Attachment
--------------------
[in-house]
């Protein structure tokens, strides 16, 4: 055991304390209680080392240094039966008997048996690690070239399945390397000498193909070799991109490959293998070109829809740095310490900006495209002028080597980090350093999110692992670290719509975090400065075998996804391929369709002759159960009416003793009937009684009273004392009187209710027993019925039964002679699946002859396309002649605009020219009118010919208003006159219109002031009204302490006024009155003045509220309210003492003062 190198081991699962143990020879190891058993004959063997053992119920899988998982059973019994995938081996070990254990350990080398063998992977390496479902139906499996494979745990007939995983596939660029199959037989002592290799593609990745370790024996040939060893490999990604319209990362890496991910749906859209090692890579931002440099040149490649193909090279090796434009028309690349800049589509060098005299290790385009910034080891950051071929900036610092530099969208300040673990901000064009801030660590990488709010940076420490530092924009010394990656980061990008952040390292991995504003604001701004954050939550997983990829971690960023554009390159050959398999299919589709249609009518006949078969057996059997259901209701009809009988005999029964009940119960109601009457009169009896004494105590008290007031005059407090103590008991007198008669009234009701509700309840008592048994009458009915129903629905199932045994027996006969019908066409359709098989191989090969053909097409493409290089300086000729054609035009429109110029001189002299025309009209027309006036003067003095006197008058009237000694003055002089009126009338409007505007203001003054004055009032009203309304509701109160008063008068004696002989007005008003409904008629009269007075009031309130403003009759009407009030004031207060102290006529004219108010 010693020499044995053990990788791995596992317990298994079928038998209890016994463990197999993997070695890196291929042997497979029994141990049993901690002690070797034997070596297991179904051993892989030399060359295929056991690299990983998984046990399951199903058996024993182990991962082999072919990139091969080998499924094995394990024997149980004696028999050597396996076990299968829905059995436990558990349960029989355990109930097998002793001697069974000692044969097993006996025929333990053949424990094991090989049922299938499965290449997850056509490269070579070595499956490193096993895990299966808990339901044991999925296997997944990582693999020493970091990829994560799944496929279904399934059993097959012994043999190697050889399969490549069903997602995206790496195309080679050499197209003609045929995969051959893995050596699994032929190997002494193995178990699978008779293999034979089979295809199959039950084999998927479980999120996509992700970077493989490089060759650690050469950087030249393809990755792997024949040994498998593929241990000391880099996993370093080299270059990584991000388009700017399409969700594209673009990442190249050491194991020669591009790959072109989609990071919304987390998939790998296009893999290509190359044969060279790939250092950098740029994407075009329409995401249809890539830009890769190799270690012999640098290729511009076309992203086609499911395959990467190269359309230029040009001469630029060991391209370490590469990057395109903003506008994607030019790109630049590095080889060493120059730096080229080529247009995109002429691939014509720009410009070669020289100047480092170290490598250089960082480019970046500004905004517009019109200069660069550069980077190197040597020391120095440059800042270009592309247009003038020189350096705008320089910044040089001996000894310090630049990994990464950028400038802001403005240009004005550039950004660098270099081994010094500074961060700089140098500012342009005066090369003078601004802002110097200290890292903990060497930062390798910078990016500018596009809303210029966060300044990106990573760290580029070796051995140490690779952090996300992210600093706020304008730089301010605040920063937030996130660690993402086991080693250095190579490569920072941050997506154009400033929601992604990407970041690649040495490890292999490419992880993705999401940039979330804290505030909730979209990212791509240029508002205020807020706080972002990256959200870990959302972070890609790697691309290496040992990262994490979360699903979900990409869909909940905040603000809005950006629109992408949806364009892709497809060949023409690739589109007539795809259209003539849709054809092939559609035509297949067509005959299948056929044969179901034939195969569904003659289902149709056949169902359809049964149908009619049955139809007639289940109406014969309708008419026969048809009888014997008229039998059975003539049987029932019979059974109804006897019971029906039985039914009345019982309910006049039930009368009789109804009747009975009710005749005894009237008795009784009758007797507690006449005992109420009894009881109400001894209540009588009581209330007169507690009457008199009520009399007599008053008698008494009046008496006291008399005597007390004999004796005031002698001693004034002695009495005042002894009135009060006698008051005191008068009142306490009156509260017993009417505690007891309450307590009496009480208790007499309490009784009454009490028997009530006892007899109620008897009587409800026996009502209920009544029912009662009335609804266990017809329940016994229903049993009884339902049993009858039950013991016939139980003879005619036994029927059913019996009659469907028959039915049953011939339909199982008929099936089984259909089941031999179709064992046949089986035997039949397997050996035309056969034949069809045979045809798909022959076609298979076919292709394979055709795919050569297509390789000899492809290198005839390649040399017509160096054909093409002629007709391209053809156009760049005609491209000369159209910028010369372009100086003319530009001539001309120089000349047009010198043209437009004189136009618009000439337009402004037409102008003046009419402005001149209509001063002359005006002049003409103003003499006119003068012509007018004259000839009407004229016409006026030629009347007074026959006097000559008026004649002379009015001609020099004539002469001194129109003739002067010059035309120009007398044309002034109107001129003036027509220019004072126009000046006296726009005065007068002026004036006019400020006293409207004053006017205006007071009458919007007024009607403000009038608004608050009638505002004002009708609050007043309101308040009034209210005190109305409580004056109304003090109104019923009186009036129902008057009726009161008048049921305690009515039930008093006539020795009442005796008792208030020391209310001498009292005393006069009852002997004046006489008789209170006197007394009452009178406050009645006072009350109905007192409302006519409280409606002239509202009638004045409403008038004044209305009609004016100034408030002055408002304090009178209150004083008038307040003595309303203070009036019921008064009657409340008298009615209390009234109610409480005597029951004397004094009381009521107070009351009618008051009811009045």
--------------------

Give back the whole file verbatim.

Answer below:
[in-house]
């Protein structure tokens, strides 16, 4: 055991304390209680080392240094039966008997048996690690070239399945390397000498193909070799991109490959293998070109829809740095310490900006495209002028080597980090350093999110692992670290719509975090400065075998996804391929369709002759159960009416003793009937009684009273004392009187209710027993019925039964002679699946002859396309002649605009020219009118010919208003006159219109002031009204302490006024009155003045509220309210003492003062 190198081991699962143990020879190891058993004959063997053992119920899988998982059973019994995938081996070990254990350990080398063998992977390496479902139906499996494979745990007939995983596939660029199959037989002592290799593609990745370790024996040939060893490999990604319209990362890496991910749906859209090692890579931002440099040149490649193909090279090796434009028309690349800049589509060098005299290790385009910034080891950051071929900036610092530099969208300040673990901000064009801030660590990488709010940076420490530092924009010394990656980061990008952040390292991995504003604001701004954050939550997983990829971690960023554009390159050959398999299919589709249609009518006949078969057996059997259901209701009809009988005999029964009940119960109601009457009169009896004494105590008290007031005059407090103590008991007198008669009234009701509700309840008592048994009458009915129903629905199932045994027996006969019908066409359709098989191989090969053909097409493409290089300086000729054609035009429109110029001189002299025309009209027309006036003067003095006197008058009237000694003055002089009126009338409007505007203001003054004055009032009203309304509701109160008063008068004696002989007005008003409904008629009269007075009031309130403003009759009407009030004031207060102290006529004219108010 010693020499044995053990990788791995596992317990298994079928038998209890016994463990197999993997070695890196291929042997497979029994141990049993901690002690070797034997070596297991179904051993892989030399060359295929056991690299990983998984046990399951199903058996024993182990991962082999072919990139091969080998499924094995394990024997149980004696028999050597396996076990299968829905059995436990558990349960029989355990109930097998002793001697069974000692044969097993006996025929333990053949424990094991090989049922299938499965290449997850056509490269070579070595499956490193096993895990299966808990339901044991999925296997997944990582693999020493970091990829994560799944496929279904399934059993097959012994043999190697050889399969490549069903997602995206790496195309080679050499197209003609045929995969051959893995050596699994032929190997002494193995178990699978008779293999034979089979295809199959039950084999998927479980999120996509992700970077493989490089060759650690050469950087030249393809990755792997024949040994498998593929241990000391880099996993370093080299270059990584991000388009700017399409969700594209673009990442190249050491194991020669591009790959072109989609990071919304987390998939790998296009893999290509190359044969060279790939250092950098740029994407075009329409995401249809890539830009890769190799270690012999640098290729511009076309992203086609499911395959990467190269359309230029040009001469630029060991391209370490590469990057395109903003506008994607030019790109630049590095080889060493120059730096080229080529247009995109002429691939014509720009410009070669020289100047480092170290490598250089960082480019970046500004905004517009019109200069660069550069980077190197040597020391120095440059800042270009592309247009003038020189350096705008320089910044040089001996000894310090630049990994990464950028400038802001403005240009004005550039950004660098270099081994010094500074961060700089140098500012342009005066090369003078601004802002110097200290890292903990060497930062390798910078990016500018596009809303210029966060300044990106990573760290580029070796051995140490690779952090996300992210600093706020304008730089301010605040920063937030996130660690993402086991080693250095190579490569920072941050997506154009400033929601992604990407970041690649040495490890292999490419992880993705999401940039979330804290505030909730979209990212791509240029508002205020807020706080972002990256959200870990959302972070890609790697691309290496040992990262994490979360699903979900990409869909909940905040603000809005950006629109992408949806364009892709497809060949023409690739589109007539795809259209003539849709054809092939559609035509297949067509005959299948056929044969179901034939195969569904003659289902149709056949169902359809049964149908009619049955139809007639289940109406014969309708008419026969048809009888014997008229039998059975003539049987029932019979059974109804006897019971029906039985039914009345019982309910006049039930009368009789109804009747009975009710005749005894009237008795009784009758007797507690006449005992109420009894009881109400001894209540009588009581209330007169507690009457008199009520009399007599008053008698008494009046008496006291008399005597007390004999004796005031002698001693004034002695009495005042002894009135009060006698008051005191008068009142306490009156509260017993009417505690007891309450307590009496009480208790007499309490009784009454009490028997009530006892007899109620008897009587409800026996009502209920009544029912009662009335609804266990017809329940016994229903049993009884339902049993009858039950013991016939139980003879005619036994029927059913019996009659469907028959039915049953011939339909199982008929099936089984259909089941031999179709064992046949089986035997039949397997050996035309056969034949069809045979045809798909022959076609298979076919292709394979055709795919050569297509390789000899492809290198005839390649040399017509160096054909093409002629007709391209053809156009760049005609491209000369159209910028010369372009100086003319530009001539001309120089000349047009010198043209437009004189136009618009000439337009402004037409102008003046009419402005001149209509001063002359005006002049003409103003003499006119003068012509007018004259000839009407004229016409006026030629009347007074026959006097000559008026004649002379009015001609020099004539002469001194129109003739002067010059035309120009007398044309002034109107001129003036027509220019004072126009000046006296726009005065007068002026004036006019400020006293409207004053006017205006007071009458919007007024009607403000009038608004608050009638505002004002009708609050007043309101308040009034209210005190109305409580004056109304003090109104019923009186009036129902008057009726009161008048049921305690009515039930008093006539020795009442005796008792208030020391209310001498009292005393006069009852002997004046006489008789209170006197007394009452009178406050009645006072009350109905007192409302006519409280409606002239509202009638004045409403008038004044209305009609004016100034408030002055408002304090009178209150004083008038307040003595309303203070009036019921008064009657409340008298009615209390009234109610409480005597029951004397004094009381009521107070009351009618008051009811009045």